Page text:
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Coronavirus: Italy closes all sports events to fans until April

Here are some of the major upcoming sporting events affected by the government ban.

Coronavirus: Italy closes all sports events to fans until April
Mialn's San Siro stadium is currently closed to fans. Photo: AFP

Italy ordered on Wednesday that all major sporting events be held behind closed doors until April 3 as the country grapples with the deadly coronavirus outbreak.

The measure was announced as the Italian government stepped up its response to an epidemic that has killed 107 people and infected more than 3,000 others in Italy in the past two weeks.

(These numbers are changing constantly: view the latest figures here.)

In a decree released on Wednesday, the government states that “all sporting events and competitions of all types, whether private or public” can be held “in sports facilities behind closed doors – namely in the open air but without the presence of the public”.

This week's Italian Cup semi-finals – Juventus against AC Milan in Turin and Napoli's clash with Inter Milan at the Stadio San Paolo – have been postponed because of the outbreak.

No new dates for the matches have been announced and the May 13 final is now likely to be postponed for at least a week.

The spread of the virus has played havoc with Serie A, with 10 matches postponed over the last fortnight and a huge row brewing between clubs and the country's top football league over the scheduling of fixtures.

The six games shelved from the round – including the title clash between Juve and Inter – are expected to be moved to the coming weekend, with every other matchday pushed back a week.

Italy's Six Nations rugby union match against Ireland in Dublin, scheduled for Saturday, has already been postponed, and there are now serious doubts about the visit to Rome of England the following weekend.

The Davis Cup tennis qualifier between Italy and South Korea in Cagliari on Friday and Saturday will also have to be held without fans.

Find all The Local's coverage of the coronavirus outbreak in Italy here

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TRAVEL NEWS

Covid face mask rule on flights in Europe set to be eased

The mandatory EU-wide mask requirement for air travel is set to be dropped from Monday, May 16th, but airlines may still require passengers to wear masks on some or all flights

Covid face mask rule on flights in Europe set to be eased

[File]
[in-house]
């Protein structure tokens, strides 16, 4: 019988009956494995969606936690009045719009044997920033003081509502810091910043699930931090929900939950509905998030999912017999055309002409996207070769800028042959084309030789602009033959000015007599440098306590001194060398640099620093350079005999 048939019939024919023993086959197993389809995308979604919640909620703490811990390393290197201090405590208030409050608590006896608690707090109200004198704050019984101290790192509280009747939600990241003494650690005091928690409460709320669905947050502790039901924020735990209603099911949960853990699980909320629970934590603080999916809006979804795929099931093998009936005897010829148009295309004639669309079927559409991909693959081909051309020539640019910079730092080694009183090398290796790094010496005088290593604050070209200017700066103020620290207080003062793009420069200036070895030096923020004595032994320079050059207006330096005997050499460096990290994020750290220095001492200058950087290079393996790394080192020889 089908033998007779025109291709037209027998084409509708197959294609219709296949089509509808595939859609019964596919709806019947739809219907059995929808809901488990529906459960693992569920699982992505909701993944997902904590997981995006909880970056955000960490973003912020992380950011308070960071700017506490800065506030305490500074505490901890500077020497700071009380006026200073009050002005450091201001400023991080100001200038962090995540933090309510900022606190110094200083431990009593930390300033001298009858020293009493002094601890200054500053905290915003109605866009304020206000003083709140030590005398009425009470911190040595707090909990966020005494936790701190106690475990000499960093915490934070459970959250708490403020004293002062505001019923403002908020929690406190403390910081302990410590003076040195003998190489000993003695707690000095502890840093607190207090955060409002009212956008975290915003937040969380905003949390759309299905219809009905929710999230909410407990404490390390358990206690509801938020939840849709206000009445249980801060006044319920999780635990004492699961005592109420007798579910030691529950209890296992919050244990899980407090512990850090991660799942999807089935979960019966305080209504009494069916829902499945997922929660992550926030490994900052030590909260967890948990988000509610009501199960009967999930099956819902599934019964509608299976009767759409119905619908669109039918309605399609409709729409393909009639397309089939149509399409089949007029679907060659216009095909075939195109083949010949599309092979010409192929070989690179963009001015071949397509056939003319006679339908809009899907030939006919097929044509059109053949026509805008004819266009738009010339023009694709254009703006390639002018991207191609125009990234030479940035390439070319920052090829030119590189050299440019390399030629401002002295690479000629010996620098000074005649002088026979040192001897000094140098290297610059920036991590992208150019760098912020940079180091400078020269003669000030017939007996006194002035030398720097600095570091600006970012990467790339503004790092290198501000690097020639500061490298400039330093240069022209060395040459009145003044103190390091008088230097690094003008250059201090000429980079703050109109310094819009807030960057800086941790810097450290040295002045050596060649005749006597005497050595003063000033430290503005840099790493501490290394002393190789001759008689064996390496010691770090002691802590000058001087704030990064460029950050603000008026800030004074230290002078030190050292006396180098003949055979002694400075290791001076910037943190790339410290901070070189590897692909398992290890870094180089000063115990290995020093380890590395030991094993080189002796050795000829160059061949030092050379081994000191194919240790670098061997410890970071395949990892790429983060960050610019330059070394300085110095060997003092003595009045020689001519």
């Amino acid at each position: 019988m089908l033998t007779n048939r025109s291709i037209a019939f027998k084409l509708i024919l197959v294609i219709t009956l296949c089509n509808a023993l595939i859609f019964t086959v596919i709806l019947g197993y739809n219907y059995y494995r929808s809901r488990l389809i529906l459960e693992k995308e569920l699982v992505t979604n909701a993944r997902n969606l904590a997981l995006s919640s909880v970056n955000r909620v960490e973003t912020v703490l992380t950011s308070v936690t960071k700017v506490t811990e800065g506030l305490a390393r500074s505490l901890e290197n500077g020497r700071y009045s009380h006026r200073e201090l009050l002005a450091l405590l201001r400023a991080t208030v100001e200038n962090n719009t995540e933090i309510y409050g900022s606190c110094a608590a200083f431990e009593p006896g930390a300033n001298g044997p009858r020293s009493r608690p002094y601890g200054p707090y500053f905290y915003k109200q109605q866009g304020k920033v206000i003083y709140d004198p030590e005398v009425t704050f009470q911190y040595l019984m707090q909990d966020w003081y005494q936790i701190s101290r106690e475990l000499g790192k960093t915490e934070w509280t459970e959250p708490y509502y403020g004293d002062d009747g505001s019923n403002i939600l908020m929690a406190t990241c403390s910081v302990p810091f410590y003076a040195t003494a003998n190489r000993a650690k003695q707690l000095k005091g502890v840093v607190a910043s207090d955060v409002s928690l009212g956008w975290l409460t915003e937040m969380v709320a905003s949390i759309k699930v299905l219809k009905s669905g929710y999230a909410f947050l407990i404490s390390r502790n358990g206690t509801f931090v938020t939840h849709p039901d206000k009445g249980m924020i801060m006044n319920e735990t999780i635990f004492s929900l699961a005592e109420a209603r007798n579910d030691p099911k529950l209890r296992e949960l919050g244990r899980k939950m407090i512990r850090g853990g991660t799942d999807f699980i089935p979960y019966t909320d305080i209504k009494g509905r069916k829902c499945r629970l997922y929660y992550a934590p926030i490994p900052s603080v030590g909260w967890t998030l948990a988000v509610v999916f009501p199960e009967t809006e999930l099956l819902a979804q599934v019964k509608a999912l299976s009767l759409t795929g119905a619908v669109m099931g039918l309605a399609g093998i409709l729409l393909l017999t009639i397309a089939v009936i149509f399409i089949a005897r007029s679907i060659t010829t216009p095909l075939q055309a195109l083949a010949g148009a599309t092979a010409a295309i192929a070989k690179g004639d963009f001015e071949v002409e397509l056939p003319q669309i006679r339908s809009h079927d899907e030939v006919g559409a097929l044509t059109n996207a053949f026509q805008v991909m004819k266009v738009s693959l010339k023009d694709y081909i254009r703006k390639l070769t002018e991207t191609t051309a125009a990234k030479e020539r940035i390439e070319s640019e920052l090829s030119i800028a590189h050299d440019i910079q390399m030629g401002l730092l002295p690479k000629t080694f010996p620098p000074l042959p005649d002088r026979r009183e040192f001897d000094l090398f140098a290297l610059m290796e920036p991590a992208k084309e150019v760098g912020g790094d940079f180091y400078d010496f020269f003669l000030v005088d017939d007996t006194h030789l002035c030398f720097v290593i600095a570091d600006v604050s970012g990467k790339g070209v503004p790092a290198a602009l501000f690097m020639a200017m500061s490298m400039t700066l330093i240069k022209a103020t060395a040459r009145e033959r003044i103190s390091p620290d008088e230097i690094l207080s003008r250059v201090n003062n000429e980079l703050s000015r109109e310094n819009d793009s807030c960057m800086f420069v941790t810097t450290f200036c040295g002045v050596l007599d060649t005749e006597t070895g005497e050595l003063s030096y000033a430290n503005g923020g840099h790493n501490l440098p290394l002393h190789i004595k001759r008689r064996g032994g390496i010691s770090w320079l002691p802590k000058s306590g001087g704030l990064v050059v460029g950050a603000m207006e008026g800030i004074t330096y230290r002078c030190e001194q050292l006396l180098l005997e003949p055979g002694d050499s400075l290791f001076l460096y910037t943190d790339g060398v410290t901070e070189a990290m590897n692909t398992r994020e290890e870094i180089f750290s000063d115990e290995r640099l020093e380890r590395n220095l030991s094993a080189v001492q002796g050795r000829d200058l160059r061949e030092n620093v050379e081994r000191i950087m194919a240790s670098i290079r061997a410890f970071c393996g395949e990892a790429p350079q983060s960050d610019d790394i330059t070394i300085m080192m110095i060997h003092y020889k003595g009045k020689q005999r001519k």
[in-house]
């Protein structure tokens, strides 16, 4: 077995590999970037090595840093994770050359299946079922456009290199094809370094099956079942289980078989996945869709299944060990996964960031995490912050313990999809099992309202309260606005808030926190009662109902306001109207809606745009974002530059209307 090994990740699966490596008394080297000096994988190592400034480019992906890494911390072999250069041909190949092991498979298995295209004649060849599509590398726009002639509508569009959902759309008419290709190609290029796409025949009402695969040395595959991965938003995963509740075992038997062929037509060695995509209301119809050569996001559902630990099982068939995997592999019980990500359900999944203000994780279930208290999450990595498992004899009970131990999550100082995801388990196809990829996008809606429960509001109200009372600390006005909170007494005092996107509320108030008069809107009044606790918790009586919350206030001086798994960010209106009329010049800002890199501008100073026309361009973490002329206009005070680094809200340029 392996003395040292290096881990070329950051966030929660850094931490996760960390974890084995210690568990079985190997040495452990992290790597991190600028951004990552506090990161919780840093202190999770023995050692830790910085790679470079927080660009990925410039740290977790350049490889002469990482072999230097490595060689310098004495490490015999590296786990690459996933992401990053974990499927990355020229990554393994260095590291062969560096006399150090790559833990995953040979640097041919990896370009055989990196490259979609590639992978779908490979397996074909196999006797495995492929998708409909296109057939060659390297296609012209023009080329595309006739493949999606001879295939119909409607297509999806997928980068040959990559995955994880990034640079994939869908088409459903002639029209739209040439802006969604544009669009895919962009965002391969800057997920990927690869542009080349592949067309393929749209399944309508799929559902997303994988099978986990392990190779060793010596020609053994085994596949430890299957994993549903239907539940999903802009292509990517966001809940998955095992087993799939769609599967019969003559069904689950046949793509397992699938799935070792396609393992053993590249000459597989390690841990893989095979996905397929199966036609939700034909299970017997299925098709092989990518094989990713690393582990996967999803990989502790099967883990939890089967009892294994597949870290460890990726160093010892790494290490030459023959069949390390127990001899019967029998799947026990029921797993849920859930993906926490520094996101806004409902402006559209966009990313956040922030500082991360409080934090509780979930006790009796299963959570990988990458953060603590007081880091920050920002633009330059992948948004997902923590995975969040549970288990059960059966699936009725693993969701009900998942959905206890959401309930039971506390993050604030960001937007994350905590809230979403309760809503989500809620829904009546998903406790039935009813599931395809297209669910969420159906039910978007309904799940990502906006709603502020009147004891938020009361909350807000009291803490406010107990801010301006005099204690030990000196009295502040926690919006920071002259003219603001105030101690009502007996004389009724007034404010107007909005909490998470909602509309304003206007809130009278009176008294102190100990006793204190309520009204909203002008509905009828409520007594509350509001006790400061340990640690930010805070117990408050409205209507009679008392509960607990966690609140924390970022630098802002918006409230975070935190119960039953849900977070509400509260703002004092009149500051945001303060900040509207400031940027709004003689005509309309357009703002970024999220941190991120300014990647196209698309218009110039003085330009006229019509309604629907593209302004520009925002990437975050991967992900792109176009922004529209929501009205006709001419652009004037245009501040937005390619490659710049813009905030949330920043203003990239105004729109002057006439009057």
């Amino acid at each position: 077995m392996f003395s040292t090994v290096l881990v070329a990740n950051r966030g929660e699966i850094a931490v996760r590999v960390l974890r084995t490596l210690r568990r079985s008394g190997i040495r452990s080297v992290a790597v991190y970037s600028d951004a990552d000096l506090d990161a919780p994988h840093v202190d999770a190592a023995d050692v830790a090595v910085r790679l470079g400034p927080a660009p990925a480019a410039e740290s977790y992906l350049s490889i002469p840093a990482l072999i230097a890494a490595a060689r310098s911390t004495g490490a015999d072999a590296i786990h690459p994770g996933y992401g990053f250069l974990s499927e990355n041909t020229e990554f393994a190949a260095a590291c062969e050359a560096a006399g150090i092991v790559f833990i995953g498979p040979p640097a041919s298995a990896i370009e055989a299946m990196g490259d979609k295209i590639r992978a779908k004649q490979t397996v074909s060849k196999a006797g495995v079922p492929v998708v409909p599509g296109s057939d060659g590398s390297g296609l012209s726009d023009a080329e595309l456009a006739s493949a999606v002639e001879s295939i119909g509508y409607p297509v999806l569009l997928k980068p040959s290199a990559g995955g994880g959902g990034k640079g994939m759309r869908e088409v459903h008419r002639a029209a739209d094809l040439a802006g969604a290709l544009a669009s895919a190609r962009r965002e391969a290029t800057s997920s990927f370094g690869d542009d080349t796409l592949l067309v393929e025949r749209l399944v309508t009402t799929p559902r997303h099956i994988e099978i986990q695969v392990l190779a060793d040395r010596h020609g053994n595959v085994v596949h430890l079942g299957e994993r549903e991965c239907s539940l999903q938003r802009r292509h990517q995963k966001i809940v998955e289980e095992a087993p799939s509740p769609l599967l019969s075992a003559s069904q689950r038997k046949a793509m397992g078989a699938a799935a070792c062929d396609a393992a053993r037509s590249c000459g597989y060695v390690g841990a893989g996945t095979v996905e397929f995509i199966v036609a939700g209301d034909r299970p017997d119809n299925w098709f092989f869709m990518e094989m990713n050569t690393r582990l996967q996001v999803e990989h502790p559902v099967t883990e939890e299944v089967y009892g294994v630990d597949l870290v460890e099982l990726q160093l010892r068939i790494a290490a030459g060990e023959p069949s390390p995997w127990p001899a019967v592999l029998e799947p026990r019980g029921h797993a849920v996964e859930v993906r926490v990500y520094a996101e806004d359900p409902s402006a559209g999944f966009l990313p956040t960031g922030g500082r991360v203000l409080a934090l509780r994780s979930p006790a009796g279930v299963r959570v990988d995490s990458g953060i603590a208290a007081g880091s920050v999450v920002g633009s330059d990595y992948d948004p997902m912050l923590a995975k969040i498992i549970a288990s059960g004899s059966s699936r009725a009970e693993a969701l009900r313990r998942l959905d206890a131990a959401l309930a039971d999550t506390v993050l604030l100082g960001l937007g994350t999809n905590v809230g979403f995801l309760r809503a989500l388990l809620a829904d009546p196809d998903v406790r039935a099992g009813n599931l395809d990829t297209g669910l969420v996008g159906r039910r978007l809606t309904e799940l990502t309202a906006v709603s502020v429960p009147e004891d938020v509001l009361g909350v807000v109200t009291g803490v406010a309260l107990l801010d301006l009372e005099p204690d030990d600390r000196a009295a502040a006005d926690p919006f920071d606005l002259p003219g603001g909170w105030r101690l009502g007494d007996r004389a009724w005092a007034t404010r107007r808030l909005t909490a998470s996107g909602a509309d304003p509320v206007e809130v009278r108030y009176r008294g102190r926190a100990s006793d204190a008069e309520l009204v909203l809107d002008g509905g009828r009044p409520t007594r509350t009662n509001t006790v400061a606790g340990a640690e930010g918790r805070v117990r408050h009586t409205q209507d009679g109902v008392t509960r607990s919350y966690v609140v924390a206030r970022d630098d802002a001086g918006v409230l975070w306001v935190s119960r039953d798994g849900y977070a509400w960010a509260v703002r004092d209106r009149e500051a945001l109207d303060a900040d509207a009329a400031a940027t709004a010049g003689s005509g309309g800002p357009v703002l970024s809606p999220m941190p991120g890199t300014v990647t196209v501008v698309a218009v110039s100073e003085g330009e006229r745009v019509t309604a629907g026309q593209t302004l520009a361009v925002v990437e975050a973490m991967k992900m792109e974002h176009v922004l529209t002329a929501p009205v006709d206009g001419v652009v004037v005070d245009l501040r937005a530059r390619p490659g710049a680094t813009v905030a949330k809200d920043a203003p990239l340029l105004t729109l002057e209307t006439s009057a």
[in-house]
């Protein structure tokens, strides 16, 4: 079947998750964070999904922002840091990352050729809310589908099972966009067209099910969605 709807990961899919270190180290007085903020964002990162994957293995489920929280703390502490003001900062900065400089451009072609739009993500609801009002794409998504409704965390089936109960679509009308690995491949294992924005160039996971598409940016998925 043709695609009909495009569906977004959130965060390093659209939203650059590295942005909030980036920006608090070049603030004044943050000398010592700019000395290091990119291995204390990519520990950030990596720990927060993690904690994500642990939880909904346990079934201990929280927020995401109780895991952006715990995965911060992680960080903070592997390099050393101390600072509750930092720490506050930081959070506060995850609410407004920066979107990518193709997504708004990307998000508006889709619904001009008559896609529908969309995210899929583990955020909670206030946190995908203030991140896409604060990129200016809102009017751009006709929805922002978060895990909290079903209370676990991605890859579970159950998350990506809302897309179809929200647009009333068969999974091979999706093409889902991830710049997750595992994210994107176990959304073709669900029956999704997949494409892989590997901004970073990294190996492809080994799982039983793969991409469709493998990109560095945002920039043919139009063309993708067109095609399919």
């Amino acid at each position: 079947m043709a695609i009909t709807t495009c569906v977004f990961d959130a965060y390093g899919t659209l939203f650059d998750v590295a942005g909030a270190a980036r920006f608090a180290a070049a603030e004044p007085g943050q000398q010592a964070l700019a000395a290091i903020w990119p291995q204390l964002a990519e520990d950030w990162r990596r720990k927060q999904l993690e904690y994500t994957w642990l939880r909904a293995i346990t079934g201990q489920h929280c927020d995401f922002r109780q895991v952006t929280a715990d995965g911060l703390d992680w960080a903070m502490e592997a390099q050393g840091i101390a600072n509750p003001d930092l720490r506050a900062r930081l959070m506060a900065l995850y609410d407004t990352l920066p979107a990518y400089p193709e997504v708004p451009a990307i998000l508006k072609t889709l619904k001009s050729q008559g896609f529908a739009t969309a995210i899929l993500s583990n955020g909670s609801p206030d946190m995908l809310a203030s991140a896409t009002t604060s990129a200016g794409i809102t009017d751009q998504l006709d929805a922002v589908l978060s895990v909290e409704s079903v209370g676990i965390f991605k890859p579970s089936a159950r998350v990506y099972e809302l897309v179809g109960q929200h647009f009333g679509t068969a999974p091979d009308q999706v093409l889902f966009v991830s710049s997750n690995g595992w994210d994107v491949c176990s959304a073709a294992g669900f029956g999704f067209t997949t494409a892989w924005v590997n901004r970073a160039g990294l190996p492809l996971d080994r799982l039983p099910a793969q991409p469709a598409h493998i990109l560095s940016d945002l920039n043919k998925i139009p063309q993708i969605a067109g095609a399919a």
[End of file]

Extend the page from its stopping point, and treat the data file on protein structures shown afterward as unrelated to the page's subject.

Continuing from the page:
Europe-wide facemask rules on flights are set to be ditched as early as next week in light of new recommendations from health and air safety experts.

The European Union Aviation Safety Agency (EASA) and European Centre for Disease Prevention and Control (ECDC) dropped recommendations for mandatory mask-wearing in airports and during flights in updated Covid-19 safety measures for travel issued on Wednesday, May 11th.

The new rules are expected to be rolled out from Monday, May 16th, but airlines may still continue to require the wearing of masks on some or all of flights. And the updated health safety measures still say that wearing a face mask remains one of the best ways to protect against the transmission of the virus.

The joint EASA/ECDC statement reminded travellers that masks may still be required on flights to destinations in certain countries that still require the wearing of masks on public transport and in transport hubs.

It also recommends that vulnerable passengers should continue to wear a face mask regardless of the rules, ideally an FFP2/N95/KN95 type mask which offers a higher level of protection than a standard surgical mask.

“From next week, face masks will no longer need to be mandatory in air travel in all cases, broadly aligning with the changing requirements of national authorities across Europe for public transport,” EASA executive director Patrick Ky said in the statement. 

“For passengers and air crews, this is a big step forward in the normalisation of air travel. Passengers should however behave responsibly and respect the choices of others around them. And a passenger who is coughing and sneezing should strongly consider wearing a face mask, for the reassurance of those seated nearby.”  

ECDC director Andrea Ammon added: “The development and continuous updates to the Aviation Health Safety Protocol in light of the ongoing Covid-19 pandemic have given travellers and aviation personnel better knowledge of the risks of transmission of SARS-CoV-2 and its variants. 

“While risks do remain, we have seen that non-pharmaceutical interventions and vaccines have allowed our lives to begin to return to normal. 

“While mandatory mask-wearing in all situations is no longer recommended, it is important to be mindful that together with physical distancing and good hand hygiene it is one of the best methods of reducing transmission. 

“The rules and requirements of departure and destination states should be respected and applied consistently, and travel operators should take care to inform passengers of any required measures in a timely manner.”

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